All of the Portuguese cases involve men, most of them young, authorities said. They have skin lesions and are said to be in stable condition. Authorities did not say whether the men had a history of travel to Africa or links to recent cases in Britain or elsewhere.
British health authorities said earlier this week they had identified four cases of monkeypox spread in London among gay and bisexual men. The Spanish Ministry of Health said it had detected eight suspected cases of monkeypox that had yet to be confirmed.
The disease belongs to a family of viruses that includes smallpox. Most people recover from monkeypox within a few weeks. Sporadic cases of monkeypox have previously been seen in countries such as Britain and the United States, but almost all involved people who may have been infected while traveling in Africa.
Dr Ibrahim Soce Fall, the World Health Organization’s deputy director general for emergency response, said the spread of monkeypox in the UK needed to be studied to understand how the disease was transmitted among men with sex with other men.
Fall said health officials still need to better understand how monkeypox spreads in general, even in countries where it’s endemic.
He noted that although there were more than 6,000 cases reported in Congo and around 3,000 cases in Nigeria last year, there are still “so many unknowns in terms of transmission dynamics”.
Britain had previously reported three previous cases of monkeypox, two involving people who lived in the same household and the third someone who had traveled to Nigeria, where the disease commonly occurs in animals.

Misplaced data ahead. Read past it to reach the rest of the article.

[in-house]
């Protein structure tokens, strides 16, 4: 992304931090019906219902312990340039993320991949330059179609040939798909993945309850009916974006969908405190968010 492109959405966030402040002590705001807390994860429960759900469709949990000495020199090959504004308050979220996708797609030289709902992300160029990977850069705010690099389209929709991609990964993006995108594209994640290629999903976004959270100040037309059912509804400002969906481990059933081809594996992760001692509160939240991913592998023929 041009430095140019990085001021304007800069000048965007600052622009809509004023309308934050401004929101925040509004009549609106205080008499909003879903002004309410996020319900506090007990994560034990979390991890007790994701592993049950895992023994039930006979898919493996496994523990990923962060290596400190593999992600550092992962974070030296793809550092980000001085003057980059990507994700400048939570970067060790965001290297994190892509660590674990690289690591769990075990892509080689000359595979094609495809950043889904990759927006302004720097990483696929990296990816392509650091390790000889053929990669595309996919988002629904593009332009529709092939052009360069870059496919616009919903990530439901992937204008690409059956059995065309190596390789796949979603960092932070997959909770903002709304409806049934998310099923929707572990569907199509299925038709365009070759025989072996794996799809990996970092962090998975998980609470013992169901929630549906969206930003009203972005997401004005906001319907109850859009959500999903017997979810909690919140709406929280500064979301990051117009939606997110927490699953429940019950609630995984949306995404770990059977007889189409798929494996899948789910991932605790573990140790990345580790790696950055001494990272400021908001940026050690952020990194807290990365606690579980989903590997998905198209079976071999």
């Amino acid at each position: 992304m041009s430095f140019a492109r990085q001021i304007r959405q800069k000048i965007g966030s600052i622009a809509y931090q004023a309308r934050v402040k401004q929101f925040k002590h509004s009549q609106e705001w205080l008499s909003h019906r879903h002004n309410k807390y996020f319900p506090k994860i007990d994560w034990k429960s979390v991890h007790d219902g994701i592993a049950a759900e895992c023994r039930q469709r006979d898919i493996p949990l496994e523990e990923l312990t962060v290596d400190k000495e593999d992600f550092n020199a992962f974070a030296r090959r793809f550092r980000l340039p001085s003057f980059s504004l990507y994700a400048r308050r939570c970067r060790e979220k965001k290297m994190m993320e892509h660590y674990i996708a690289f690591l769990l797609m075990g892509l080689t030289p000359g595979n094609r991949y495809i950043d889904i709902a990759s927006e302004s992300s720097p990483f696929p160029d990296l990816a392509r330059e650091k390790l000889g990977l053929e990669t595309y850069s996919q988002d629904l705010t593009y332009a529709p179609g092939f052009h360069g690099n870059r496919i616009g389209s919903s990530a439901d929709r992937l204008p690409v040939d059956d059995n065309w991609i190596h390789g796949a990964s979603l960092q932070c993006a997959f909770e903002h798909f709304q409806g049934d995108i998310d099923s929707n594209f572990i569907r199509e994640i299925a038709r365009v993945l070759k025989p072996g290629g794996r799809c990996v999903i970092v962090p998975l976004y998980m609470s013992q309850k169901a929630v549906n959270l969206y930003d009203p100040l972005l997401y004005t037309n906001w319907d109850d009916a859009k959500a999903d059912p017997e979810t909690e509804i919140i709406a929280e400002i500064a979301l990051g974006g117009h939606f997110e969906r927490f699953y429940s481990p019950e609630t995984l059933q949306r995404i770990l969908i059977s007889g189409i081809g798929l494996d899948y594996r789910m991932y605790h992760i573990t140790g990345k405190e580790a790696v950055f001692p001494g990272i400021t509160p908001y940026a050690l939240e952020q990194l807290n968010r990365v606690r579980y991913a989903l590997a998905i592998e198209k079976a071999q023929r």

The virus has generally spread to people from infected animals such as rodents, although human-to-human transmission has been known. Among people, the disease spreads when there is very close contact with lesions, bodily fluids, respiratory droplets, or contaminated materials, such as bedding.
Some British experts have said they will soon conclude monkeypox was spread through sexual contact, although the outbreak there has suggested that possibility.
“Recent cases suggest a potentially new way of spread,” said Neil Mabbott, a disease expert at the University of Edinburgh, adding that related viruses were known to be spread sexually.
Keith Neal, an infectious disease expert at the University of Nottingham, said transmission may not have occurred through sexual activity, but simply “close contact associated with sexual intercourse”.
Monkeypox usually causes fever, chills, a rash, and lesions on the face or genitals resembling those caused by smallpox. A vaccine developed against smallpox has been approved for monkeypox, and several antivirals appear to be effective as well.
Cheng contributed from London. Joe Wilson contributed from Barcelona, Spain.